Predictors of deteriorations in diabetes management and control in adolescents with type 1 diabetes.
      ).
      Although current pediatric diabetes clinical practice guidelines recommend the regular assessment of psychosocial well-being and mental health disorders as part of routine diabetes care (
      • Young-Hyman D.
      • de Groot M.
      • Hill-Briggs F.
      • Gonzalez J.S.
      • Hood K.
      • Peyrot M.
      Psychosocial care for people with diabetes: A position statement of the American Diabetes Association.
      ), a common approach to management of co-occurring mental and physical health conditions has been referral to non–diabetes-specific mental health-care providers, thereby fragmenting the care across multiple health-care providers (
      • Geist R.
      • Versloot J.
      • Mansfield E.
      • DiEmanuele M.
      • Reid R.J.
      The Collaborative Care Model for patients with both mental health and medical conditions implemented in hospital outpatient care settings.
      ). Assessing and managing patients’ mental health concerns can be challenging within diabetes clinics that operate without reliable and timely access to social work or mental health support (
      • Gallagher M.
      Mental health care in pediatric diabetes: Overcoming challenges and barriers.
      ). Promising care models that aim to integrate the care for people with co-occurring mental and physical health conditions (e.g. diabetes and depression) include person-centred care models, collaborative care and interdisciplinary care approaches in combination with multicomponent interventions (
      • Corathers S.D.
      • Schoettker P.J.
      • Clements M.A.
      • et al.
      Health-system-based interventions to improve care in pediatric and adolescent type 1 diabetes.
      ,
      • Hilliard M.E.
      • De Wit M.
      • Wasserman R.M.
      • et al.
      Screening and support for emotional burdens of youth with type 1 diabetes: Strategies for diabetes care providers.
      ,
      • DeSalvo K.B.
      • Gracia J.N.
      Health is more than health care.
      ) and the inclusion of comprehensive case management when needed (
      • DeSalvo D.J.
      • Maahs D.M.
      • Messer L.
      • et al.
      Effect of lipohypertrophy on accuracy of continuous glucose monitoring in patients with type 1 diabetes.
      ).
      The use of person-reported outcome measures (PROMs) for screening and assessment of psychosocial and emotional factors (e.g. family functioning and diabetes-related quality of life [DRQoL]) has emerged as a promising modality for gaining insight into the experiences and concerns salient to adolescents with T1D (
      • de Wit M.
      • Versloot J.
      • Zenlea I.
      • Goethals E.R.
      Using person-reported outcomes (PROs) to motivate young people with diabetes.
      ) and for helping clinicians to provide patient-centred supports. The routine use of PROMs in clinical practices enables a model of care that integrates mental and physical health care (
      • Hilliard M.E.
      • De Wit M.
      • Wasserman R.M.
      • et al.
      Screening and support for emotional burdens of youth with type 1 diabetes: Strategies for diabetes care providers.
      ,
      • de Wit M.
      • Winterdijk P.
      • Aanstoot H.J.
      • et al.
      Assessing diabetes-related quality of life of youth with type 1 diabetes in routine clinical care: The MIND Youth Questionnaire (MY-Q).
      ,
      • Versloot J.
      • Ali A.
      • Minotti S.C.
      • et al.
      All together: Integrated care for youth with type 1 diabetes.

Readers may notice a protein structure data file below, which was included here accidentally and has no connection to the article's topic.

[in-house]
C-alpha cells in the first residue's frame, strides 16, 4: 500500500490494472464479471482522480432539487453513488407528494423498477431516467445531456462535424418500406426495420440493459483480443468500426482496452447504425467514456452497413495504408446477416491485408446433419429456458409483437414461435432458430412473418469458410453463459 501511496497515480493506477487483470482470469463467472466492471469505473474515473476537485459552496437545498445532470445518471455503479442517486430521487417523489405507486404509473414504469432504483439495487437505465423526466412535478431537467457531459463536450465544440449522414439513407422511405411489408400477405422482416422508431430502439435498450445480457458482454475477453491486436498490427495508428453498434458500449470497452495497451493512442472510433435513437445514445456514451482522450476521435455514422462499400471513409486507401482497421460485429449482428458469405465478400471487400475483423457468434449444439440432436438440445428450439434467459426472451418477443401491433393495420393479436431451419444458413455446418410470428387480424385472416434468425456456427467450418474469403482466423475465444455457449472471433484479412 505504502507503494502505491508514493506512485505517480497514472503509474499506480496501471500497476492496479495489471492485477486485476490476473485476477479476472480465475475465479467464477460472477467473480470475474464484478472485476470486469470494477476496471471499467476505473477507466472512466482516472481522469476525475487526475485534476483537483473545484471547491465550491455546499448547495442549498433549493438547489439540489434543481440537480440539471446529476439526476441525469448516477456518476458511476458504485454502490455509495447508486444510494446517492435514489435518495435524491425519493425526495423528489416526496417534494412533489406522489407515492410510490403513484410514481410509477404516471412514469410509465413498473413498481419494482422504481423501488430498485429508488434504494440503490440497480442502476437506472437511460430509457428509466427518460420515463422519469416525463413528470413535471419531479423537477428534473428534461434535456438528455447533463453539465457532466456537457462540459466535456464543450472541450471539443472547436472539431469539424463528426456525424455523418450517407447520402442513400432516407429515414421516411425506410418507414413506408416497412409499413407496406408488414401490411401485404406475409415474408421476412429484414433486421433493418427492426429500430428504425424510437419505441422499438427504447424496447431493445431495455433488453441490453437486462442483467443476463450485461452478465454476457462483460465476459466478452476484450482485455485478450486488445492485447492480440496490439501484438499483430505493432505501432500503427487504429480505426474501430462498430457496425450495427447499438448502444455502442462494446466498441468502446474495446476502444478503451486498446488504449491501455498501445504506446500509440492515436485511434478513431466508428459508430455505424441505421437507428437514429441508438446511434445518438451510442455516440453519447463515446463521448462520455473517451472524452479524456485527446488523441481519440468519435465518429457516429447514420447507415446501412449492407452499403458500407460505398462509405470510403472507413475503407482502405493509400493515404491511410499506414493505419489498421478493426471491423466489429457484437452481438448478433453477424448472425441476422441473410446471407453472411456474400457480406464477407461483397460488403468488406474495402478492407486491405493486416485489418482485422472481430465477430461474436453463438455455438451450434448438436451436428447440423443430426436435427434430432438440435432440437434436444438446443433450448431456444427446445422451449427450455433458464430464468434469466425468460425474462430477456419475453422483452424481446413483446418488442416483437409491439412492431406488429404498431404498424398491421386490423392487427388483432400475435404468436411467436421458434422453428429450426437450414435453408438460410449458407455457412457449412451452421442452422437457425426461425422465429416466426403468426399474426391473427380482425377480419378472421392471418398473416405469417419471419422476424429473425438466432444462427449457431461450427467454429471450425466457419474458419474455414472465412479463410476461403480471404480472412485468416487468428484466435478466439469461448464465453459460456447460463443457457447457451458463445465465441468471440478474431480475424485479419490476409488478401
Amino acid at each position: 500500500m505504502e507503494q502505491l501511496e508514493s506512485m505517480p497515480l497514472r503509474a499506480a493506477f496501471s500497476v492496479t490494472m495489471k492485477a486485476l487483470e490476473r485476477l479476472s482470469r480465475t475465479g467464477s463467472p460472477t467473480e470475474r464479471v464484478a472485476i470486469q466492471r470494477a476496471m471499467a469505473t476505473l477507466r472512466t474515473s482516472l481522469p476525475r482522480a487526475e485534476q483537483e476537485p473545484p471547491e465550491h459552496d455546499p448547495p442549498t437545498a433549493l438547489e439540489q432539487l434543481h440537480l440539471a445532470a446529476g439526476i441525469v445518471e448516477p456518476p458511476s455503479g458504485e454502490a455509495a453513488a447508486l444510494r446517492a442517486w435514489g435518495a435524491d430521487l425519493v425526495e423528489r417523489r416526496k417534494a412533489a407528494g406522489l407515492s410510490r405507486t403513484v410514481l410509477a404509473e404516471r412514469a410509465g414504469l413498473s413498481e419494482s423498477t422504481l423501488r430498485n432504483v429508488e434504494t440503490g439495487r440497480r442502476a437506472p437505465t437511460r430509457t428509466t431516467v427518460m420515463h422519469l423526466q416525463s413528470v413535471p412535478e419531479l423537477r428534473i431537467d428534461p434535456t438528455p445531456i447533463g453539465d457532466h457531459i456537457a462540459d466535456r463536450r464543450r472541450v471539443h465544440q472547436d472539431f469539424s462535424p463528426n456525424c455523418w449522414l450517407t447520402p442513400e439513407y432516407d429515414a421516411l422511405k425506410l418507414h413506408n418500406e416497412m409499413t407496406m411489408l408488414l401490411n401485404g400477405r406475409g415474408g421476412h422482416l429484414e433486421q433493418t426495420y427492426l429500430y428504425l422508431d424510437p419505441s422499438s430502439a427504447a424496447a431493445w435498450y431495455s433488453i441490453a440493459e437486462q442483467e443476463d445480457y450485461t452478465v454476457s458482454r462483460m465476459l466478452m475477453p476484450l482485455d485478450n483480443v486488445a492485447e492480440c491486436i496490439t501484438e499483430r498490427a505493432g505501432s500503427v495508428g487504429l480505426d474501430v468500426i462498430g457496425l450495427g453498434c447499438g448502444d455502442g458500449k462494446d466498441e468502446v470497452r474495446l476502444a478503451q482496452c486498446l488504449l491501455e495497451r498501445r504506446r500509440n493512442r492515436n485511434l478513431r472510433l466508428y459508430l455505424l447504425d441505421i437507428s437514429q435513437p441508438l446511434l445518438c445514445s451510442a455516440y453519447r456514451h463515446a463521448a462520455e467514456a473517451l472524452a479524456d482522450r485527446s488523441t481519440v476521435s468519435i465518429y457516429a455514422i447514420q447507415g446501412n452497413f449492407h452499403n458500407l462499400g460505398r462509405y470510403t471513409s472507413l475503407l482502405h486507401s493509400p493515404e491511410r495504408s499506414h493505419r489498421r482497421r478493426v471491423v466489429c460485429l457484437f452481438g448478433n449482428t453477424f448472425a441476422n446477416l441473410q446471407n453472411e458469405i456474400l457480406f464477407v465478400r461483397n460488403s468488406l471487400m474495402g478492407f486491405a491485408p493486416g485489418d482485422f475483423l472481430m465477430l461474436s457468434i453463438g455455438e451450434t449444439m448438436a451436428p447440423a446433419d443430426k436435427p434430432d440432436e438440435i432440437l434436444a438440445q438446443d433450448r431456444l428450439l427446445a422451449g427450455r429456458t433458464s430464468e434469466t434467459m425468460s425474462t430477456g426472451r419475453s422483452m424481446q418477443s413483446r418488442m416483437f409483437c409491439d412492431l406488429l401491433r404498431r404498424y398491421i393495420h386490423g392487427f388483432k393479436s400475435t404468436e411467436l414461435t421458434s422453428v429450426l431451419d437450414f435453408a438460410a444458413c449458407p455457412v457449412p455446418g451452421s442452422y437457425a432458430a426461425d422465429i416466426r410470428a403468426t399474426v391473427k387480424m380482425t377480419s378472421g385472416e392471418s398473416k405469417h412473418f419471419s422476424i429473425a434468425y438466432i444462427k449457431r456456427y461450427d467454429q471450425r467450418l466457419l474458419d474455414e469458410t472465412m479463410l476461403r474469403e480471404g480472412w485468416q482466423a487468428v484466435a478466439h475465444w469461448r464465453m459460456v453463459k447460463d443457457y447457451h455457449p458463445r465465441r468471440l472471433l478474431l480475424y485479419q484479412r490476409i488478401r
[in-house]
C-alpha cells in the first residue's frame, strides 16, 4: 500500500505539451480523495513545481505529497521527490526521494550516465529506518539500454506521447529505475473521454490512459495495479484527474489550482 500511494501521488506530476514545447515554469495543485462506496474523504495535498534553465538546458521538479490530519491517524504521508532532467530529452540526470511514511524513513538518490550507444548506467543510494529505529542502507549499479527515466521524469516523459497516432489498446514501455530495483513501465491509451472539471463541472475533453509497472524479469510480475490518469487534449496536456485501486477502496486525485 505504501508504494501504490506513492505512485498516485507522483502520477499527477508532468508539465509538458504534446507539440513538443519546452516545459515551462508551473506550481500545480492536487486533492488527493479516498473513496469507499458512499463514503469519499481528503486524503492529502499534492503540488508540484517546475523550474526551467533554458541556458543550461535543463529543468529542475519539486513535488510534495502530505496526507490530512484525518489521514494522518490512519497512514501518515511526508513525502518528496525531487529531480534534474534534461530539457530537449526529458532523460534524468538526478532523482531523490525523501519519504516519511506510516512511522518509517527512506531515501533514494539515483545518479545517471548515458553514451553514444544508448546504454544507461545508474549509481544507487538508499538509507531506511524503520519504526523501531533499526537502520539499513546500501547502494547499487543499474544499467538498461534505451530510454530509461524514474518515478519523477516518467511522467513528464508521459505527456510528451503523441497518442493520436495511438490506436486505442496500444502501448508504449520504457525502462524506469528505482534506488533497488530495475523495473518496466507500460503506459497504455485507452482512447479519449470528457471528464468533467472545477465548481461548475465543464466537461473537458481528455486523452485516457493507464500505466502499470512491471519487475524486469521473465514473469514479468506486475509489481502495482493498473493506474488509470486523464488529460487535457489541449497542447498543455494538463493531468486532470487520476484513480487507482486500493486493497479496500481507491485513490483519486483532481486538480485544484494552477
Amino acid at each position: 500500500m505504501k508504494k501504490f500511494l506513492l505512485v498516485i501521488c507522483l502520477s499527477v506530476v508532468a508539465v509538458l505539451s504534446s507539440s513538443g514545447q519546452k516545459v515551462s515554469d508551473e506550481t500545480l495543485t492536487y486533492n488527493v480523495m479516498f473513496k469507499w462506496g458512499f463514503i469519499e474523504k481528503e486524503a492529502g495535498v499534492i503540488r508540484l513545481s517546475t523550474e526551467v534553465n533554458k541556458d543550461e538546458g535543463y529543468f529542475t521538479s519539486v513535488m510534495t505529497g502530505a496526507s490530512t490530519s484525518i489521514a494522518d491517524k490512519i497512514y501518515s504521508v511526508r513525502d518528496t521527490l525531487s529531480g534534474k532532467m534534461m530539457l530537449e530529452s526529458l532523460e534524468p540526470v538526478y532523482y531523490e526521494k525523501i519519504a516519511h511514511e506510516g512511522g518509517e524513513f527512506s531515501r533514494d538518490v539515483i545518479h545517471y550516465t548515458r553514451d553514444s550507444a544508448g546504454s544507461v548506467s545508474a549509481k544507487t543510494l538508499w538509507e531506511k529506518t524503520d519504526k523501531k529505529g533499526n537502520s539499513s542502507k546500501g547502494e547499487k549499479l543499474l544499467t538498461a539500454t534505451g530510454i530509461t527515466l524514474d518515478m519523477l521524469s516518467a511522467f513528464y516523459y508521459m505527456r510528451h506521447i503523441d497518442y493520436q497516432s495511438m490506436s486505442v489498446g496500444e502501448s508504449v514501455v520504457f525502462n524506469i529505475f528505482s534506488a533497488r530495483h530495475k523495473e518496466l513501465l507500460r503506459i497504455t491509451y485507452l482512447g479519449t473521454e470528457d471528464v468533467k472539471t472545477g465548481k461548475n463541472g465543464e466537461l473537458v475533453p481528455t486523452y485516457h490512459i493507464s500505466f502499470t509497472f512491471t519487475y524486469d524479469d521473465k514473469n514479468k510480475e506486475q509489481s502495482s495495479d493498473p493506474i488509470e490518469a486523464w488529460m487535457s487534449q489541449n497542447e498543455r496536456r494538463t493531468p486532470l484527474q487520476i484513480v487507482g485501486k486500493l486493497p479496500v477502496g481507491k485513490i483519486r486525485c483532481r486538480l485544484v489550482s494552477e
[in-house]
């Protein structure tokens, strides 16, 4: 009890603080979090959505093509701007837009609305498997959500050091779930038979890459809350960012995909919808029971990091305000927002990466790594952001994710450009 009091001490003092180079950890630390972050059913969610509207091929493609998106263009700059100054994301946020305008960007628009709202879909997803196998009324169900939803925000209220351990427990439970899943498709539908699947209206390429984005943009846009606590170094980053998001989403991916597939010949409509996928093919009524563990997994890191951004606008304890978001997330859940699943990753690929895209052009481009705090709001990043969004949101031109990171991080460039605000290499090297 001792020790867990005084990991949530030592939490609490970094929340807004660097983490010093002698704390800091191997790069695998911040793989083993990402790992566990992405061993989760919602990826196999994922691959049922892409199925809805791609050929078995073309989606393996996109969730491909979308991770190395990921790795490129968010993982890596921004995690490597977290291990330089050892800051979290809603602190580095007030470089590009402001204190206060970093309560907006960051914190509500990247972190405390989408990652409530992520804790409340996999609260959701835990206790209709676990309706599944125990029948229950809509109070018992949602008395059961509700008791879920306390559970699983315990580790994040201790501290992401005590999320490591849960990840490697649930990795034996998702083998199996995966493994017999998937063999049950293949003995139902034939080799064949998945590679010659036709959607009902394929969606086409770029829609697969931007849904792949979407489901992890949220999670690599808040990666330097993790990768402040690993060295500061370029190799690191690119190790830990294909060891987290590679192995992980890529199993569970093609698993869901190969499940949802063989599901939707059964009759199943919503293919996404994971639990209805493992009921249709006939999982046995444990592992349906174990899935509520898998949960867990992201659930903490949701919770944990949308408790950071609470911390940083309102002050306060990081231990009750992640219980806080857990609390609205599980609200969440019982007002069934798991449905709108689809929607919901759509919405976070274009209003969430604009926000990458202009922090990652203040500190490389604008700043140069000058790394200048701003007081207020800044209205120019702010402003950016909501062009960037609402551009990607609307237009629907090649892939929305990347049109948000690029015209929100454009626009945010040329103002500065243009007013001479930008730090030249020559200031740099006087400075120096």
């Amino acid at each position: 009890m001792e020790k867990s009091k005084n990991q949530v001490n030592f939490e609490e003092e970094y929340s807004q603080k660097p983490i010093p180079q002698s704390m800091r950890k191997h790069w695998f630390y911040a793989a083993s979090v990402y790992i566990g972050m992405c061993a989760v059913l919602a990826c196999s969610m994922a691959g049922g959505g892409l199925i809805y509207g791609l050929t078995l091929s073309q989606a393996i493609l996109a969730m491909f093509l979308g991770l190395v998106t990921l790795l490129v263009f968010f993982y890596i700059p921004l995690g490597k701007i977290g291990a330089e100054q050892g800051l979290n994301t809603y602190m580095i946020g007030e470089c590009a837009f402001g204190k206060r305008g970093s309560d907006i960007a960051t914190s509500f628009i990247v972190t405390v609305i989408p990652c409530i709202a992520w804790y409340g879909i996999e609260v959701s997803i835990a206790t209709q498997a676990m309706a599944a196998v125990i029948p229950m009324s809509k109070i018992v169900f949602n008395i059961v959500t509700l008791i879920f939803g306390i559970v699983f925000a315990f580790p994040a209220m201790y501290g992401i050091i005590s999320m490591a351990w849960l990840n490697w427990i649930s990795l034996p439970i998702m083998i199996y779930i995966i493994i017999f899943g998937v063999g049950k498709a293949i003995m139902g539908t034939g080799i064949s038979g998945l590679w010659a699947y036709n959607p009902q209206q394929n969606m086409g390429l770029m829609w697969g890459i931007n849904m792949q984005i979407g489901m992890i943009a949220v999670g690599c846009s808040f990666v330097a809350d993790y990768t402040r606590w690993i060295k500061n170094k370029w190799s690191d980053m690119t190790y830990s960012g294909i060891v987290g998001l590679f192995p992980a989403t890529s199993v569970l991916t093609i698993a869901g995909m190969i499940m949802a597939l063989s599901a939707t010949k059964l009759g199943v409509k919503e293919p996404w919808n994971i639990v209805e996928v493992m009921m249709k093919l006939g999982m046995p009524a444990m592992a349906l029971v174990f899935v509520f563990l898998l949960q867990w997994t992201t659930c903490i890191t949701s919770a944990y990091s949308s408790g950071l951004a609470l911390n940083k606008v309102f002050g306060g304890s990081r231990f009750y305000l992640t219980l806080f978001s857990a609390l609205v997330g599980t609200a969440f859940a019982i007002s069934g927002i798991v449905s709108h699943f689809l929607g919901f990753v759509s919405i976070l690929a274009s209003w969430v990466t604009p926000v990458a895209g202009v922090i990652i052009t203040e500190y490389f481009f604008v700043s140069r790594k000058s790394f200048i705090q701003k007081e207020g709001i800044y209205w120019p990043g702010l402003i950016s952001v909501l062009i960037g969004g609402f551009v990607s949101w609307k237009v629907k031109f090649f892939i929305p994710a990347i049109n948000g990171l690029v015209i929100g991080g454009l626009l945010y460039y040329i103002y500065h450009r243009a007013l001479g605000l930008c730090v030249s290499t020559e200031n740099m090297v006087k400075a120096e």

) that is proactive rather than reactive (
      • Spaic T.
      • Mahon J.L.
      • Hramiak I.
      • et al.
      Multicentre randomized controlled trial of structured transition on diabetes care management compared to standard diabetes care in adolescents and young adults with type 1 diabetes (Transition Trial).
      ), and has the potential to improve care outcomes when used in clinical management (
      • Boyce M.B.
      • Browne J.P.
      Does providing feedback on patient-reported outcomes to healthcare professionals result in better outcomes for patients? A systematic review.
      ) to direct adolescents into appropriate psychosocial care pathways guided by the outcomes of PROMs and discussion with adolescents and their family (
      • Hilliard M.E.
      • De Wit M.
      • Wasserman R.M.
      • et al.
      Screening and support for emotional burdens of youth with type 1 diabetes: Strategies for diabetes care providers.
      ).
      To address a local practice gap, we developed and implemented an integrated stepped care model (referred to as “Care Model” hereafter) wherein the level of intensity of support was matched to the complexity of the issues raised in our interprofessional pediatric diabetes outpatient clinics (
      • Versloot J.
      • Ali A.
      • Minotti S.C.
      • et al.
      All together: Integrated care for youth with type 1 diabetes.
      ,
      • Kates N.
      Mental health and primary care: Contributing to mental health system transformation in Canada.
      ). The Care Model, informed by the principles of collaborative care (
      • Katon W.J.
      • Lin E.H.
      • Von Korff M.
      • et al.
      Collaborative care for patients with depression and chronic illnesses.
      ), included: systematic screening of emotional well-being and psychosocial issues for adolescents with T1D using a diabetes-specific PROM, the Mind Youth Questionnaire (MY-Q) (
      • de Wit M.
      • Winterdijk P.
      • Aanstoot H.J.
      • et al.
      Assessing diabetes-related quality of life of youth with type 1 diabetes in routine clinical care: The MIND Youth Questionnaire (MY-Q).
      ), and secondary screening for depression when indicated. Identified concerns were then discussed and addressed with the adolescent, caregiver and care team. A previous mixed-methods evaluation of the Care Model showed it to be acceptable to adolescents and their caregivers that adolescents and their caregivers appreciated the integrated approach to providing physical and mental health care, and that salient issues were identified and addressed by members of the interprofessional care team (
      • Versloot J.
      • Ali A.